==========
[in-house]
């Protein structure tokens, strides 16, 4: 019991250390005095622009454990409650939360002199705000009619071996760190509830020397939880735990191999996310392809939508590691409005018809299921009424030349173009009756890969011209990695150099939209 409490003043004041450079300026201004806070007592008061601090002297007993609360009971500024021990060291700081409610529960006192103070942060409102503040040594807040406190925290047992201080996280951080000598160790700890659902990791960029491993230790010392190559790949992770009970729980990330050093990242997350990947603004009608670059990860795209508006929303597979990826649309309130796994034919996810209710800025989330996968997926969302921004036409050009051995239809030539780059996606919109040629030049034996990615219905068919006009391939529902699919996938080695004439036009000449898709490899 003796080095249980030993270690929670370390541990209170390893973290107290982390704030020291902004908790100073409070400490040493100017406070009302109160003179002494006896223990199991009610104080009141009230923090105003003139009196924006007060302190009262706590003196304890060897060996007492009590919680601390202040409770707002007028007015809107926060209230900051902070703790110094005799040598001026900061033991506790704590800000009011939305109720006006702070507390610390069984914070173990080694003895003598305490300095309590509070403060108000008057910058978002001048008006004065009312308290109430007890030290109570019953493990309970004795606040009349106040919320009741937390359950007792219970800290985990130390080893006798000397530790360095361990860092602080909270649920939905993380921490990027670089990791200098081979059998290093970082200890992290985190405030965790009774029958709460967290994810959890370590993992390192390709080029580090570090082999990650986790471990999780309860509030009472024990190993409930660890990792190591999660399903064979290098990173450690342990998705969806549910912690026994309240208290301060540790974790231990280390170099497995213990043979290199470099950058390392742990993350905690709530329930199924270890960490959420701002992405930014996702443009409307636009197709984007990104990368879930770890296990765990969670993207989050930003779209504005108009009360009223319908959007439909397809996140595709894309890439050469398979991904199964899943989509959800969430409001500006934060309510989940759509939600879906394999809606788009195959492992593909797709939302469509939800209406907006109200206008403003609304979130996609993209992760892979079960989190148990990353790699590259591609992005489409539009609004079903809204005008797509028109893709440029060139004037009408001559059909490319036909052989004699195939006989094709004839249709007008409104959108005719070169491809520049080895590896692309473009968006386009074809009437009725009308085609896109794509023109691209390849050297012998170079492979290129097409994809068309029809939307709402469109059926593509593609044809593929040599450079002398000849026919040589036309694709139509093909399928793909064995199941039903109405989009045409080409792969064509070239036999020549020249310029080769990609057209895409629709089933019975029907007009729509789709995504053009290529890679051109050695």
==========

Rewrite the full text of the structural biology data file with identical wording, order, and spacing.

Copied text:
[in-house]
């Protein structure tokens, strides 16, 4: 019991250390005095622009454990409650939360002199705000009619071996760190509830020397939880735990191999996310392809939508590691409005018809299921009424030349173009009756890969011209990695150099939209 409490003043004041450079300026201004806070007592008061601090002297007993609360009971500024021990060291700081409610529960006192103070942060409102503040040594807040406190925290047992201080996280951080000598160790700890659902990791960029491993230790010392190559790949992770009970729980990330050093990242997350990947603004009608670059990860795209508006929303597979990826649309309130796994034919996810209710800025989330996968997926969302921004036409050009051995239809030539780059996606919109040629030049034996990615219905068919006009391939529902699919996938080695004439036009000449898709490899 003796080095249980030993270690929670370390541990209170390893973290107290982390704030020291902004908790100073409070400490040493100017406070009302109160003179002494006896223990199991009610104080009141009230923090105003003139009196924006007060302190009262706590003196304890060897060996007492009590919680601390202040409770707002007028007015809107926060209230900051902070703790110094005799040598001026900061033991506790704590800000009011939305109720006006702070507390610390069984914070173990080694003895003598305490300095309590509070403060108000008057910058978002001048008006004065009312308290109430007890030290109570019953493990309970004795606040009349106040919320009741937390359950007792219970800290985990130390080893006798000397530790360095361990860092602080909270649920939905993380921490990027670089990791200098081979059998290093970082200890992290985190405030965790009774029958709460967290994810959890370590993992390192390709080029580090570090082999990650986790471990999780309860509030009472024990190993409930660890990792190591999660399903064979290098990173450690342990998705969806549910912690026994309240208290301060540790974790231990280390170099497995213990043979290199470099950058390392742990993350905690709530329930199924270890960490959420701002992405930014996702443009409307636009197709984007990104990368879930770890296990765990969670993207989050930003779209504005108009009360009223319908959007439909397809996140595709894309890439050469398979991904199964899943989509959800969430409001500006934060309510989940759509939600879906394999809606788009195959492992593909797709939302469509939800209406907006109200206008403003609304979130996609993209992760892979079960989190148990990353790699590259591609992005489409539009609004079903809204005008797509028109893709440029060139004037009408001559059909490319036909052989004699195939006989094709004839249709007008409104959108005719070169491809520049080895590896692309473009968006386009074809009437009725009308085609896109794509023109691209390849050297012998170079492979290129097409994809068309029809939307709402469109059926593509593609044809593929040599450079002398000849026919040589036309694709139509093909399928793909064995199941039903109405989009045409080409792969064509070239036999020549020249310029080769990609057209895409629709089933019975029907007009729509789709995504053009290529890679051109050695």